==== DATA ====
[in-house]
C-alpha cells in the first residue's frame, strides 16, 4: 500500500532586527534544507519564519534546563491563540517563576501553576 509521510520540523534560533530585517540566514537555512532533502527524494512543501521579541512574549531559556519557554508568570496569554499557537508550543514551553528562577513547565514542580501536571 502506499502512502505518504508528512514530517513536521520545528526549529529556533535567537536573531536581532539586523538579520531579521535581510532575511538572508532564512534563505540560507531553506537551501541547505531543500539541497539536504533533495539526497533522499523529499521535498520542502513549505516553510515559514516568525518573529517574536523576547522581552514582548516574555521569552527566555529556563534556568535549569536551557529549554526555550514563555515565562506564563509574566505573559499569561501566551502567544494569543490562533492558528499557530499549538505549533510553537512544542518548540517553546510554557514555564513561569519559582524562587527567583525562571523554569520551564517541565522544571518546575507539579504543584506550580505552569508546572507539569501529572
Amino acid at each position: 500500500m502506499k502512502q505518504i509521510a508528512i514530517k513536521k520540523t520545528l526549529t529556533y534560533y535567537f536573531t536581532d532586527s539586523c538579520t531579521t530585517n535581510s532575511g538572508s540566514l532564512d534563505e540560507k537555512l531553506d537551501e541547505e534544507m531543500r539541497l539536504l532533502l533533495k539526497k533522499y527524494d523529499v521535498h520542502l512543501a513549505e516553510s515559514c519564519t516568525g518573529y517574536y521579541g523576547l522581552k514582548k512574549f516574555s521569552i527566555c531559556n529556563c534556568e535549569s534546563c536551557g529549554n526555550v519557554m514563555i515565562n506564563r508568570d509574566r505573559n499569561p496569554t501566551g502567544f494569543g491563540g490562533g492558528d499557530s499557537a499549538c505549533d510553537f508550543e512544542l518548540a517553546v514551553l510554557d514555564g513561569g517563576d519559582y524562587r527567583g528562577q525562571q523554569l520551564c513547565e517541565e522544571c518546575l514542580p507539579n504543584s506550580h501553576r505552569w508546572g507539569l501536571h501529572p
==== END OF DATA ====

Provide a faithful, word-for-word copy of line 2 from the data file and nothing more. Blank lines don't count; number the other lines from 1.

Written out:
C-alpha cells in the first residue's frame, strides 16, 4: 500500500532586527534544507519564519534546563491563540517563576501553576 509521510520540523534560533530585517540566514537555512532533502527524494512543501521579541512574549531559556519557554508568570496569554499557537508550543514551553528562577513547565514542580501536571 502506499502512502505518504508528512514530517513536521520545528526549529529556533535567537536573531536581532539586523538579520531579521535581510532575511538572508532564512534563505540560507531553506537551501541547505531543500539541497539536504533533495539526497533522499523529499521535498520542502513549505516553510515559514516568525518573529517574536523576547522581552514582548516574555521569552527566555529556563534556568535549569536551557529549554526555550514563555515565562506564563509574566505573559499569561501566551502567544494569543490562533492558528499557530499549538505549533510553537512544542518548540517553546510554557514555564513561569519559582524562587527567583525562571523554569520551564517541565522544571518546575507539579504543584506550580505552569508546572507539569501529572